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Figure 1. Box Plot of Data from the Michelson-Morley Experiment.

In descriptive statistics, a boxplot (also known as a box-and-whisker diagram or plot or candlestick chart) is a convenient way of graphically depicting the five-number summary, which consists of the smallest observation, lower quartile (Q1), median, upper quartile (Q3), and largest observation; in addition, the boxplot indicates which observations, if any, are considered unusual, or outliers. The boxplot was invented in 1977 by American statistician John Tukey.

Boxplots are able to visually show different types of populations, without any assumptions of the statistical distribution. The spacings between the different parts of the box help indicate variance, skew and identify outliers. Boxplots can be drawn either horizontally or vertically.


For a data set, one constructs a boxplot in the following manner:

  • Calculate the median, first quartile (x.25), and third quartile (x.75)
  • Calculate the interquartile range (IQR) by subtracting the first quartile from the third quartile. (x.75-x.25)
  • Construct a box above the number line bounded on the left by the first quartile (x.25) and on the right by the third quartile (x.75). The box may be as tall as one likes, although reasonably proportioned boxplots are customary.
  • Indicate where the median lies inside of the box with the presence of a symbol or a line dividing the box at the median value.
  • Any data observation which lies more than 1.5*IQR lower than the first quartile or 1.5*IQR higher than the third quartile is considered an outlier. Indicate where the smallest value that is not an outlier is by a vertical tic mark or "whisker", and connect the whisker to the box via a horizontal line. Likewise, indicate where the largest value that is not an outlier is by a "whisker", and connect that whisker to the box via another horizontal line.
  • Indicate outliers by open and closed dots. "Extreme" outliers, or those which lie more than three times the IQR to the left and right from the first and third quartiles, respectively, are indicated by the presence of an open dot. "Mild" outliers - that is, those observation which lie more than 1.5 times the IQR from the first and third quartile but are not also extreme outliers are indicated by the presence of a closed dot.
  • Add an appropriate label to the number line and title the boxplot.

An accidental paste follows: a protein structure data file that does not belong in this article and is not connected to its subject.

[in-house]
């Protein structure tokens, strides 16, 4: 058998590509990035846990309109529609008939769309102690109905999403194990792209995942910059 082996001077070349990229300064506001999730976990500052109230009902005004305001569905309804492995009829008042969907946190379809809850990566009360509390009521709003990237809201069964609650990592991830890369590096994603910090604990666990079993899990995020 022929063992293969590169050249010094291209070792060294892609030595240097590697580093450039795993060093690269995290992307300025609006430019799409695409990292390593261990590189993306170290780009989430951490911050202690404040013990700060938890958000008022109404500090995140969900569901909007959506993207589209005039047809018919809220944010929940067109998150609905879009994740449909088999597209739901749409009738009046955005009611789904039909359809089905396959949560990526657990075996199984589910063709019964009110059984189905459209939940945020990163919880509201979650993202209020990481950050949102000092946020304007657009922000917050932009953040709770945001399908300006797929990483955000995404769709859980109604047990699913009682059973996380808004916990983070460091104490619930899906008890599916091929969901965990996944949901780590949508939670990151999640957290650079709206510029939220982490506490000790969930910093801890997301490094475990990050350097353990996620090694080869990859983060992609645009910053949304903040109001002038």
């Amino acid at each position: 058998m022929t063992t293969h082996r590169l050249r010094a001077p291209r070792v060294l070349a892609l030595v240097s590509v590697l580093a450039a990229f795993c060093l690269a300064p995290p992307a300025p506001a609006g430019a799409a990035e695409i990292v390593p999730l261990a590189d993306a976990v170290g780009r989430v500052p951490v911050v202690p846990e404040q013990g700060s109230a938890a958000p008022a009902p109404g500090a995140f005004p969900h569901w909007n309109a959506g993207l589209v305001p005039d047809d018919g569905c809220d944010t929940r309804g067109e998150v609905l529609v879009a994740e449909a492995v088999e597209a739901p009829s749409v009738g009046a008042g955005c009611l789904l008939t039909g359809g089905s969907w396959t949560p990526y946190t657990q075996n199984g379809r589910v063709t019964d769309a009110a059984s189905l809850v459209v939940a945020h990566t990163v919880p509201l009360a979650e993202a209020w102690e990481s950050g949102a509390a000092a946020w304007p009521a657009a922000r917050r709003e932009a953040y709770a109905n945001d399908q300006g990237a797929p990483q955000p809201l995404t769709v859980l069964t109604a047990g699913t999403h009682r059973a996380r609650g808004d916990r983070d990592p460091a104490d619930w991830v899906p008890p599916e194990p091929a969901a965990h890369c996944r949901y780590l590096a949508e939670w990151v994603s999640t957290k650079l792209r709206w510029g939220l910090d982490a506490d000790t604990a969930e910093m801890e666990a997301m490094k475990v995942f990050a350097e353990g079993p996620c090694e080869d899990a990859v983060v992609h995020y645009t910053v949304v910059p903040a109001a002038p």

• It is worth noting that a boxplot may be constructed in a similar manner vertically as opposed to horizontally by merely interchanging "left" for "bottom" and "right" for "top" in the above description.

An Example[]

A plain-text version might look like this:

  o           *     |-------|   + | |---|
+---+---+---+---+---+---+---+---+---+---+   number line
0   1   2   3   4   5   6   7   8   9  10

For this data set:

  • smallest non-outlier observation = 5 (left "whisker")
  • lower (first) quartile (Q1, x.25) = 7
  • median (second quartile) (Med, x.5) = 8.5
  • upper (third) quartile (Q3, x.75) = 9
  • largest non-outlier observation = 10
  • interquartile range, IQR = = 2
  • the value 3.5 is a "mild" outlier, between 1.5*(IQR) and 3*(IQR) below Q1
  • the value 0.5 is an "extreme" outlier, more than 3*(IQR) below Q1
  • the data is skewed to the left (negatively skewed)

The horizontal lines (the "whiskers") extend to at most 1.5 times the box width (the interquartile range) from either or both ends of the box. They must end at an observed value, thus connecting all the values outside the box that are not more than 1.5 times the box width away from the box. Three times the box width marks the boundary between "mild" and "extreme" outliers. In this boxplot, "mild" and "extreme" outliers are differentiated by closed and open dots, respectively.

There are alternative implementations of this detail of the box plot in various software packages, such as the whiskers extending to at most the 5th and 95th (or some more extreme) percentiles. Such approaches do not conform to Tukey's definition, with its emphasis on the median in particular and counting methods in general, and they tend to produce "outliers" for all data sets larger than ten, no matter what the shape of the distribution.


Figure 2. Boxplot and Probability Density Function (pdf) of a Normal N(0,1σ2) Population

The boxplot is a quick graphic approach for examining one or more sets of data. Boxplots may seem more primitive than a histogram or probability density function (pdf) but it does have its benefits. Besides saving space on paper, boxplots are quicker to generate by hand. Histograms and probability density functions require assumptions of the statistical distribution. This assumption can be a major barrier because binning techniques can heavily influence the histogram and incorrect variance calculations will heavily affect the probability density function.

Because looking at a statistical distribution is more intuitive than looking at a boxplot, comparing the boxplot against the probability density function (theoretical histogram) for a Normal N(0,1σ2) distribution may be a useful tool for understanding the boxplot (Figure 2).

See also[]


  • John W. Tukey. "Exploratory Data Analysis". Addison-Wesley, Reading, MA. 1977.
  • Michael Frigge and David C. Hoaglin and Boris Iglewicz. "Some Implementations of the Boxplot". The American Statistician. Vol. 43 (1), February 1989. 50–54.
  • Yoav Benjamini. "Opening the Box of a Boxplot". The American Statistician. Vol 42 (4), November 1988. 257–262.
  • Peter J. Rousseeuw, Ida Ruts and John W. Tukey. "The Bagplot: A Bivariate Boxplot". The American Statistician. Vol 53 (4), November 1999. 382–387.

External links[]


fr:Boîte à moustaches nl:Boxplot su:Box plot sv:Lådagram

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